There are a handful of sites in North America that can justifiably be considered must visits for birders.  It’s only a small surprise that a significant proportion of those sites are in Florida.  It’s no small bit ironic that between the sprawling developments and golf courses and theme parks of the general public’s perception of the southeast terminus of the continent lies some of the best birding in the world, particularly for anyone who likes their birds big, flashy, and approachable (i.e. everyone).  Florida’s attributes to the birder are legion and once you get past the absolutely brutal traffic and the miles of strip malls and the boiling pavement you find the closest thing to an amusement park that anyone not interested in Mickey and Shamu could hope to find.

The jewel in Florida’s bedazzled crown may be Merritt Island National Wildlife Refuge, on the Atlantic Coast in the shadow of Cape Canaveral.  The site is so well-known that it’s the centerpiece of a major birding festival held during the peak winter season when waterfowl and waders join to create an spectacle unmatched by any site on the continent, but the birding is fine any time of year.

Or at least I hoped so, I realized I was pushing my luck.  I was there in mid-March, deep in the trough between the departing waterfowl and the arriving passerines. And worse, I was rolling up to the famous Blackwater Wildlife Drive around noon, having spent the morning at the equally fabulous and lesser known Orlando Wetlands Park.  My schedule was such that I needed to pack in as much birding as possible during the 24 hours that I had my rental car, and if that means hitting up Merritt Island during the hottest part of the day during what is arguably the slowest part of the day, so be it.  Beggars and choosers and whatnot.

As I slowly wound around the first few pull-offs I found little of note.  The ponds were dry as a bone, appealing only to the Killdeer that scrambled between muddy patches.  It wasn’t until I got closer to the ocean that things started to get interesting, led off by a patchy Reddish Egret stumbling about in a mangrove-fringed pond.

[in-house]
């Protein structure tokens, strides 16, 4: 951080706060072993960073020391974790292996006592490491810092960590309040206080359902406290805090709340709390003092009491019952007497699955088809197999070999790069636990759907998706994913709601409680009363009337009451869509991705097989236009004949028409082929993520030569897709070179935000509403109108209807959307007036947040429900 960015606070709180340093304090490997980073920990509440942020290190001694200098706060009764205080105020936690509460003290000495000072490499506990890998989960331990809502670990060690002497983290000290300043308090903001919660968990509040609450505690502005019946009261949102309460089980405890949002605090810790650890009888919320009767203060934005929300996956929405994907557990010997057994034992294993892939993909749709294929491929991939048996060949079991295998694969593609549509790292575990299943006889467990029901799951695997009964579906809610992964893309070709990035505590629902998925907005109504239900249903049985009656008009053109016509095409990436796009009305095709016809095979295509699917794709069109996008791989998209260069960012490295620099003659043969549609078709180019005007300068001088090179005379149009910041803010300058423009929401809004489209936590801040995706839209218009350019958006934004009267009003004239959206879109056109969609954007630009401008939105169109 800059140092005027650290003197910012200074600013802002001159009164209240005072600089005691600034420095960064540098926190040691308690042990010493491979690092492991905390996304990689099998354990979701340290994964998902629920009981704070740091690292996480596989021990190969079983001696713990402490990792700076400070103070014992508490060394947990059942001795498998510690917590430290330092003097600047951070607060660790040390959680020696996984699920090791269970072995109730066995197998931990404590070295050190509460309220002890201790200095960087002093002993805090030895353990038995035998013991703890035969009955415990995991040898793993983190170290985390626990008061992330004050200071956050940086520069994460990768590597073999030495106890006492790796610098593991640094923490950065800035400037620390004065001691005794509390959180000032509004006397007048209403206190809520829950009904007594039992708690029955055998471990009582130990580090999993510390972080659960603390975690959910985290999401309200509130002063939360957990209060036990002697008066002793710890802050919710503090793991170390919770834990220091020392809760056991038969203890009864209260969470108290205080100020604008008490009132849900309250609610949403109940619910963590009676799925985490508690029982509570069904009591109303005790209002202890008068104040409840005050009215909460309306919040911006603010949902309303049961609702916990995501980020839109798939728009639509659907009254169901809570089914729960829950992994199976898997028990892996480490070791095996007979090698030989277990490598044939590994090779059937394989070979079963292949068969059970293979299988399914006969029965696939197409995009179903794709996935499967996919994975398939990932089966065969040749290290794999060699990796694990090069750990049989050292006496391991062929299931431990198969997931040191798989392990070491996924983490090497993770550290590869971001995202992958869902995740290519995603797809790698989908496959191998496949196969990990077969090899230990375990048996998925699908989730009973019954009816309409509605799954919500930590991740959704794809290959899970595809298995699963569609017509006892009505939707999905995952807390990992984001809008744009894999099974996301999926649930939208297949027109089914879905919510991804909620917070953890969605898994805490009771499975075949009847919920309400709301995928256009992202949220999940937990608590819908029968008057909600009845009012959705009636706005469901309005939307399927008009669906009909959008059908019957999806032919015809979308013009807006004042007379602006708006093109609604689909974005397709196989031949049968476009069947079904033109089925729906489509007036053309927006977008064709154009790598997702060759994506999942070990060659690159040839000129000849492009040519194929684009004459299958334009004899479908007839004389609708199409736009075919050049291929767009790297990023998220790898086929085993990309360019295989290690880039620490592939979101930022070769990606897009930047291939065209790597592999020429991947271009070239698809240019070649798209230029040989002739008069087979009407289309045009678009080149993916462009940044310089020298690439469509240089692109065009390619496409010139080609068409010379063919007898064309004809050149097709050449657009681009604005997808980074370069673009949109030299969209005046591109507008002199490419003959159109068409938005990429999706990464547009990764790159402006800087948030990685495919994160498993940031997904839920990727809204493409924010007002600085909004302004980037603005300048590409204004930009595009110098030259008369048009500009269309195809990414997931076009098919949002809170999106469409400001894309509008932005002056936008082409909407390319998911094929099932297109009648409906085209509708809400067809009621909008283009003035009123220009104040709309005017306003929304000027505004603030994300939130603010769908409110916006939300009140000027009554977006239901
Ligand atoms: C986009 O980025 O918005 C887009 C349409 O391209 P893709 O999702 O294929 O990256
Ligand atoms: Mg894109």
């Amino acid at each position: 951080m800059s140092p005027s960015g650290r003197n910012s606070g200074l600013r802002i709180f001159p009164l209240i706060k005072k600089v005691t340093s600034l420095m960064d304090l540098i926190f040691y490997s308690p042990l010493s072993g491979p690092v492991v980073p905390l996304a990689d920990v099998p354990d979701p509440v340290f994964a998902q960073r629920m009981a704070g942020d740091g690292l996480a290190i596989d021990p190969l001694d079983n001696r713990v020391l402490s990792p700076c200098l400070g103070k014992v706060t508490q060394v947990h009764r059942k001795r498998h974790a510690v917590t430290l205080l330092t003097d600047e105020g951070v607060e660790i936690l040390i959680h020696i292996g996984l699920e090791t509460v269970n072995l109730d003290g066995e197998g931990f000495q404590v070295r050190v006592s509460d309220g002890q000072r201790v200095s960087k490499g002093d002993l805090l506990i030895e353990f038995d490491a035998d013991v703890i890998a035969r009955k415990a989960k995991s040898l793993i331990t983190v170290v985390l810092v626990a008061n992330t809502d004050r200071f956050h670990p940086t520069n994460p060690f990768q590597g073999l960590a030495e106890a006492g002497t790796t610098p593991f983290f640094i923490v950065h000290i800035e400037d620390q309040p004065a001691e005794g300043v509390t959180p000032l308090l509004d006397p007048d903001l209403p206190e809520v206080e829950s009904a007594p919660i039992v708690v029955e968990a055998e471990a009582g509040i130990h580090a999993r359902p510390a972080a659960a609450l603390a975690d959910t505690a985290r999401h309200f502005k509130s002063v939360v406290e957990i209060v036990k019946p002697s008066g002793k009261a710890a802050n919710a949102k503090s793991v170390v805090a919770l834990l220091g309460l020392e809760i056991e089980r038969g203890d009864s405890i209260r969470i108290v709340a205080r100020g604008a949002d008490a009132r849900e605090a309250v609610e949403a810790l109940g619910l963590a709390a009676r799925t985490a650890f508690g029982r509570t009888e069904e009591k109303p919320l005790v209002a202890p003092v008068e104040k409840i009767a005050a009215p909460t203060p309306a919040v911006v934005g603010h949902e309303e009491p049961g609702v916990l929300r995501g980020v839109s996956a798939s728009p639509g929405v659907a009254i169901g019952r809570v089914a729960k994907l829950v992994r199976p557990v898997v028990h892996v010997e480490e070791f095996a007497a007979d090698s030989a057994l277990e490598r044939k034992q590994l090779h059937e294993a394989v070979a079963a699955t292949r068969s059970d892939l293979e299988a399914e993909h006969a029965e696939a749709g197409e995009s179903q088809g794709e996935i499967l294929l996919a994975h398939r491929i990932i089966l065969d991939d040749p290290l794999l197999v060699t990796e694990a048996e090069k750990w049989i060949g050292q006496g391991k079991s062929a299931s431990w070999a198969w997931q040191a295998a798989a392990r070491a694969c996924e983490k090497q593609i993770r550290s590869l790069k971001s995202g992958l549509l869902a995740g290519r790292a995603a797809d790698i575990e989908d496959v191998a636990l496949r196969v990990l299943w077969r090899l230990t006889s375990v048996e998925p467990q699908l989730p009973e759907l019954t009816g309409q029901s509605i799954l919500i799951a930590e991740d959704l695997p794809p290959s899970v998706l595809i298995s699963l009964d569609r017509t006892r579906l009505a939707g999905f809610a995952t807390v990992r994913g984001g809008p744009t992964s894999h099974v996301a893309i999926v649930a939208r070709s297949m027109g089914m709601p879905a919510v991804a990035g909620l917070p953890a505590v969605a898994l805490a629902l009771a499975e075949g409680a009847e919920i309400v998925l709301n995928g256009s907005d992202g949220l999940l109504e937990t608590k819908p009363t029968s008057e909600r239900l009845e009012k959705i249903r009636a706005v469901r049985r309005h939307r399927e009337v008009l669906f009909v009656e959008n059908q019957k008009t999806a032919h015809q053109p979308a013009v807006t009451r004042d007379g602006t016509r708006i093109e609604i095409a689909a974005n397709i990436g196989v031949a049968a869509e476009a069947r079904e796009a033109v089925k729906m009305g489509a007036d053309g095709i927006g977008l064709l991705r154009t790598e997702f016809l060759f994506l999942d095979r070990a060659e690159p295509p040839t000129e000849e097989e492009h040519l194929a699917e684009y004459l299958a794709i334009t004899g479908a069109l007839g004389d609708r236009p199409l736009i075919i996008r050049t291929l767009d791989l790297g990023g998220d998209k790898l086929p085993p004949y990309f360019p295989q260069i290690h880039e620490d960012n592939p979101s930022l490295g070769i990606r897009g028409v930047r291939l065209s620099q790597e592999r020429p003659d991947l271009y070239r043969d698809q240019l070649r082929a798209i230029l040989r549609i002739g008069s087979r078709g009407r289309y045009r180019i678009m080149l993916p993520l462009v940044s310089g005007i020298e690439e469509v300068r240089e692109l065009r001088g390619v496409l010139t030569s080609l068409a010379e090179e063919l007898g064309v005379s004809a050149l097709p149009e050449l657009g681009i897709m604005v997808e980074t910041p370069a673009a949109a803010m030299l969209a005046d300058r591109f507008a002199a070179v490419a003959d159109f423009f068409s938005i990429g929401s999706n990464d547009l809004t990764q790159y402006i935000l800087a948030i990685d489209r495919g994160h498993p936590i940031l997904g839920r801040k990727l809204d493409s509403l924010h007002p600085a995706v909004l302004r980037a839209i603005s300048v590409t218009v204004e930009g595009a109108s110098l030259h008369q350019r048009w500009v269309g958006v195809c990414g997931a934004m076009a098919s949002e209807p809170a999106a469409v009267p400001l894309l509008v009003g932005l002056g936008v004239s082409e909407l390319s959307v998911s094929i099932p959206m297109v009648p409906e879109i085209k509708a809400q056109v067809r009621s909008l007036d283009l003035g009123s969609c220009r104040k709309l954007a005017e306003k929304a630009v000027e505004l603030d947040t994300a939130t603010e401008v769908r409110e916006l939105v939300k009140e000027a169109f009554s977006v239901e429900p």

A Reddish Egret, I shouldn’t hasten to add, that stopped stumbling around in that famously endearing way as soon as I stepped out of the car to take some photos.  So it goes, but the bird itself, in theory if not in actuality this time, is one of those great southeast species that draws people to the region.  A denizen of  the brackish shallows all along the Gulf and Atlantic coasts regularly found as far north as South Carolina.  I wasn’t alone in appreciating this bird, a couple other cars pulled over too, blocking the entire gravel road in the frustrating way that you only find at Wildlife Refuges and National Parks.  I’ve witnessed the traffic jams charismatic megafauna can cause at Yellowstone.  This was nothing like that, of course, but don’t tell that to the guy driving the Cadillac three cars back.  There were places along the 5 mile loop where he had to be.  Any Reddish Egret induced layover is not acceptable.  I mean come on, it’s not like it’s an Alligator or anything.

Small flocks of lingering shorebirds characterized the rest of the loop; Willets, Lesser Yellowlegs, Black-bellied Plovers and Dunlin mostly.  When I got to the terminus I turned left, towards the last of my Florida targets.

There’s a trail along the beach at Merritt Island called the Scrub Trail.  At the trailhead there’s a big wooden sign with a carved image of a sharp little bird with a long tail, a necklace of blue feathers offset by a gray brow.  It’s not Florida’s official state bird, but it should be as it’s the only species on the whole of the state’s impressive bird list that can only be found within its borders.  And more, it’s a real looker with charisma to spare.  It is, of course, the Florida Scrub-Jay.

I found this individual, and an unbanded(!) one at that, at the very end of the trail’s loop.  I had walked the entire length of the path, finding practically nothing but Eastern Towhees and a single Black Vulture, before returning to my car frustrated and prepared to make the drive back to the Orlando rental agency sans Scrub-Jay when I noticed this bird sitting atop some thorny scrub (appropriate!) and acting completely unimpressed not more than 20 meters from the parking lot.  It continued sitting while I walked within 10 feet of it, incredulously snapping photos and laughing at my good luck with this singularly Floridian species.   Sure, they weren’t sitting on my head or eating out of my hand like other birders experience, but I’ll take it.

Florida, and Merritt Island, wins again.

Written by Nate
Nate Swick is a birder. He grew up in the midwest but currently makes his home in Greensboro, North Carolina, with his wife and two young children, who are not yet aware that they are birders too. He has a soft spot for Piping Plovers and loves pelagics even when his stomach doesn’t, which makes him the quintessential Carolina birder. Nate is the editor of the ABA blog, host of the American Birding Podcast, and author of two books, Birding for the Curious and The ABA Field Guide to Birds of the Carolinas.